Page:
Last week, The Wall Street Journal wrote an editorial about YouTube restricting access to 16 videos — down from 21 — that were created and posted online by my nonprofit educational organization, Prager University. The subheading read, "YouTube thinks Dennis Prager's videos may be dangerous." The Journal said:
"Tech giants like Google and Facebook always deny that their platforms favor some viewpoints over others, but then they don't do much to avoid looking censorious. ... Dennis Prager's 'PragerU' puts out free short videos on subjects 'important to understanding American values' — ranging from the high cost of higher education to the motivations of Islamic State.
"The channel has more than 130 million views. ... As you might guess, the mini-seminars do not include violence or sexual content. But more than 15 videos are 'restricted' on YouTube ... This means the clips don't show up for those who have turned on filtering — say, a parent shielding their children from explicit videos. A YouTube spokesperson told us that the setting is optional and 'based on algorithms that look at a number of factors, including community flagging on videos.'
"PragerU started a petition calling for YouTube to remove the restriction, and more than 66,000 people have signed. YouTube is free to set its own standards, but the company is undercutting its claim to be a platform for 'free expression.'"
It is a good sign that YouTube's censorship of respectful and utterly nonviolent and nonsexual videos made it to The Wall Street Journal editorial page. It is a very bad sign that it had to. And it is a very bad sign that it made the editorial page of The Wall Street Journal but not that of The New York Times, the Washington Post, the Los Angeles Times or any other mainstream newspaper that still purports to support the classic liberal value of free speech.
To understand what YouTube, which is owned by Google, has done, it is necessary to briefly describe what it has restricted access to.
Every week, PragerU (the generally used name for Prager University) posts at least one 5-minute video presentation online. These presentations are on just about every subject and are given by important thinkers — some very well-known, some not. The list includes dozens of professors at Massachusetts Institute of Technology, Notre Dame, Princeton, Dayton, Boston College, Stanford, UCLA, Harvard, and West Point, among other universities; a black member of South African Parliament; comedians Adam Carolla and Yakov Smirnoff; two former prime ministers (one of Spain, and one of Denmark); Pulitzer Prize winners George Will, Bret Stephens and Judith Miller; Mike Rowe of "Dirty Jobs"; Ayaan Hirsi Ali; Arthur Brooks; Jonah Goldberg; Alan Dershowitz; Nicholas Eberstadt; Larry Elder; Steve Forbes; Walter Williams; Christina Hoff Sommers; George Gilder; Victor Davis Hanson; Bjorn Lomborg; Heather Mac Donald; Eric Metaxas; Amity Shlaes; Col. Richard Kemp, former commander of British troops in Afghanistan; and many others. I also present some videos.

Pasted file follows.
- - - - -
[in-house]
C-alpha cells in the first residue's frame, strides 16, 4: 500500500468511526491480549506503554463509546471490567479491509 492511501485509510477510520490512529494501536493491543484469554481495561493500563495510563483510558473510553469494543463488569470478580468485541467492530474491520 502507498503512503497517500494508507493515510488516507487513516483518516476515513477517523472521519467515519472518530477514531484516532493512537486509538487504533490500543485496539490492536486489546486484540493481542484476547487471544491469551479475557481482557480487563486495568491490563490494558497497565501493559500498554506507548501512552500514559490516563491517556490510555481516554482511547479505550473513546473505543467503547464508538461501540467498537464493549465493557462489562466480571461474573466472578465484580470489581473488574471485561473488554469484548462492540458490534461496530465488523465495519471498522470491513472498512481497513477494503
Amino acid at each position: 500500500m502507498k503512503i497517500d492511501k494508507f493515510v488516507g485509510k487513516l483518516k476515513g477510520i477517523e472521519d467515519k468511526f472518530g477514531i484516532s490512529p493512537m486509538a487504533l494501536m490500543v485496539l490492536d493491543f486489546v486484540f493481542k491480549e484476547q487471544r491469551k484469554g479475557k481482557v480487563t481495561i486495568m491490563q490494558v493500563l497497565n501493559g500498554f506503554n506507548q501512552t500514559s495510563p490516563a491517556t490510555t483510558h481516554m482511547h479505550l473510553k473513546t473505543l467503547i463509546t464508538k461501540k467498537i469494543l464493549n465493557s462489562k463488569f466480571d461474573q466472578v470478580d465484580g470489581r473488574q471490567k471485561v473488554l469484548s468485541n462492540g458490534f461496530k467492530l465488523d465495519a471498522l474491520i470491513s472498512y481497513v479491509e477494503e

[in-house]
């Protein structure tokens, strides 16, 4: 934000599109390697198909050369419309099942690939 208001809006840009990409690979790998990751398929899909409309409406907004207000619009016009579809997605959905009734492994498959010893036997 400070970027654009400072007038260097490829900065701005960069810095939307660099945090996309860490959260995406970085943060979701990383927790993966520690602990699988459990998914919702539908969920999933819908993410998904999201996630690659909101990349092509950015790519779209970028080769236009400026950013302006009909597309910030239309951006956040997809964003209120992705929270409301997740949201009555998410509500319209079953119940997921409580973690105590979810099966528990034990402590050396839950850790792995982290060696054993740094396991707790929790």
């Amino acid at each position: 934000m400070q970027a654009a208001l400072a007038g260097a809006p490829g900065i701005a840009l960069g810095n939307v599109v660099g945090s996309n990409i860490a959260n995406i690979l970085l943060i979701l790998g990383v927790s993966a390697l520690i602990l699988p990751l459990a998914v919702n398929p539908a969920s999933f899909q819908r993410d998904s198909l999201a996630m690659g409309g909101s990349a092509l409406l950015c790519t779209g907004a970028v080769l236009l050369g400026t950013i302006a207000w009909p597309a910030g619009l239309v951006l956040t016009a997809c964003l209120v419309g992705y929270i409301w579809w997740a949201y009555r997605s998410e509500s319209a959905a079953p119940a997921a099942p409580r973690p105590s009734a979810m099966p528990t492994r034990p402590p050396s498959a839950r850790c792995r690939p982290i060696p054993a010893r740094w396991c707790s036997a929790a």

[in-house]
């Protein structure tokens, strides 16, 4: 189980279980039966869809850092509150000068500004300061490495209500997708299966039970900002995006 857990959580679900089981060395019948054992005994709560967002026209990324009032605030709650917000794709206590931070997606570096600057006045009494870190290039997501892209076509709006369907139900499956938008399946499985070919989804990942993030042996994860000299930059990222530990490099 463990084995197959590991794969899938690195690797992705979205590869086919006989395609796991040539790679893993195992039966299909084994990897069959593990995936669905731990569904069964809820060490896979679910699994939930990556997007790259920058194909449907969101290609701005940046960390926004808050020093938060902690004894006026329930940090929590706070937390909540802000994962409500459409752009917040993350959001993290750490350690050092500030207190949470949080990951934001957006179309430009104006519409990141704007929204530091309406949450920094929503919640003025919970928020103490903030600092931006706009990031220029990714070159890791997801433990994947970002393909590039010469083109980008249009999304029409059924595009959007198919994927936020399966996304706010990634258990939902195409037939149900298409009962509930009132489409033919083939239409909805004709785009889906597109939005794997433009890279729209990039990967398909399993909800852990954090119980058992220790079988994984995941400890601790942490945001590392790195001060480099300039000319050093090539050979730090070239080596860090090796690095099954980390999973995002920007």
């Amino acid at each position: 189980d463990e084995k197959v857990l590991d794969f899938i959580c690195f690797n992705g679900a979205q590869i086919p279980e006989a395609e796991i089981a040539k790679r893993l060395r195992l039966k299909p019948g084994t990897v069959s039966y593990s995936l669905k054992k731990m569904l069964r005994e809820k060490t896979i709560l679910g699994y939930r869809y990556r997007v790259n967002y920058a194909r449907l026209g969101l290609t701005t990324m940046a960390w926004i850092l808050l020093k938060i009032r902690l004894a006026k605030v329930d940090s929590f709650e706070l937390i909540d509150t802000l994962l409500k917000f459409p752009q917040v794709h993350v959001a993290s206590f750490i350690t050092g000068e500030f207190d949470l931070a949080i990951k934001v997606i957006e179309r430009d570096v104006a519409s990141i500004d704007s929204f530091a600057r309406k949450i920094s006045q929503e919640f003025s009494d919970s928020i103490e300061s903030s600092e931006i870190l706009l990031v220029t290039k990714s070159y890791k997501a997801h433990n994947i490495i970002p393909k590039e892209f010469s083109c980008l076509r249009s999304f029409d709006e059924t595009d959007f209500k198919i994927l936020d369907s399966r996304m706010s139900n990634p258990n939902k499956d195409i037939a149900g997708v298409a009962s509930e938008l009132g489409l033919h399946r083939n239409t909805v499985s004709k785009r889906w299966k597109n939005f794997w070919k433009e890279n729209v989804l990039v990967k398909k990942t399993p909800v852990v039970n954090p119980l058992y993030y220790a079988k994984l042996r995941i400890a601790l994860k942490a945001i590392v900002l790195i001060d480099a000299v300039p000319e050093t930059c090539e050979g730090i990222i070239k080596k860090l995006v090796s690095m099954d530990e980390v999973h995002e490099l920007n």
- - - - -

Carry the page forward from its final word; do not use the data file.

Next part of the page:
Any responsible person, left-wing or right-wing, would have to acknowledge that this is a profoundly respectable list of non-bomb-throwing presenters. It's hardly conducive to censorship.
YouTube placed restrictions on the following videos.
—Two videos on race: "Are The Police Racist?" and "Don't Judge Blacks Differently."
—Six videos on Islam: "What ISIS Wants," "Why Don't Feminists Fight for Muslim Women?" "Islamic Terror: What Muslim Americans Can Do," "Pakistan: Can Sharia and Freedom Coexist?" "Radical Islam: The Most Dangerous Ideology" and "Why Do People Become Islamic Extremists?"
—Two videos on abortion (the only two offered): "Who's More Pro-Choice: Europe or America?" and "The Most Important Question About Abortion."
—Two videos on Israel: "Israel: The World's Most Moral Army" and "Israel's Legal Founding" (the latter video, presented by Harvard professor Alan Dershowitz, was reinstated after much publicity).
—Three videos on America: "Why Did America Fight the Korean War?" "Did Bush Lie About Iraq?" and "What is the University Diversity Scam?"
—One on politics: "Who NOT to Vote For."
—And one on men and women: "He Wants You" (a video I present about men and women).
Think of these topics, and consider the list of presenters. Do you see any violent content or sexual content? Do you see anything you wouldn't want your minor child to view? The only possible "yes" might be to the video titled "He Wants You." Though void of any explicit content, it deals with the subject of men looking at other women yet most still wanting their own wives. It has almost 4 million views and has helped a lot of couples.
Obviously, then, the explanation is not that "algorithms" catch violence and sex. Rather, YouTube doesn't want effective conservative videos to be posted (each video has at least 1 million views). Does that mean that it has left-wing censors looking for every widely viewed conservative video? If so, it doesn't have to. Left-wing viewers simply flag our videos and others' as inappropriate, and YouTube does the rest.
I have never devoted a column to PragerU. But I have done so today because if YouTube gets away with censoring as big a website as PragerU — after a major editorial is published in The Wall Street Journal, after coverage in the New York Post, The Boston Globe, Fortune, National Review and many other places, and after a petition signed by over 70,000 people (which is on the PragerU website) — what will happen to other conservative institutions?
For the probable answer, see your local university.
The question, then, is this: Will YouTube do to the internet what the left has done to the university?
Dennis Prager's latest book, "The Ten Commandments: Still the Best Moral Code," was published by Regnery. He is a nationally syndicated radio show host and creator of PragerUniversity.com.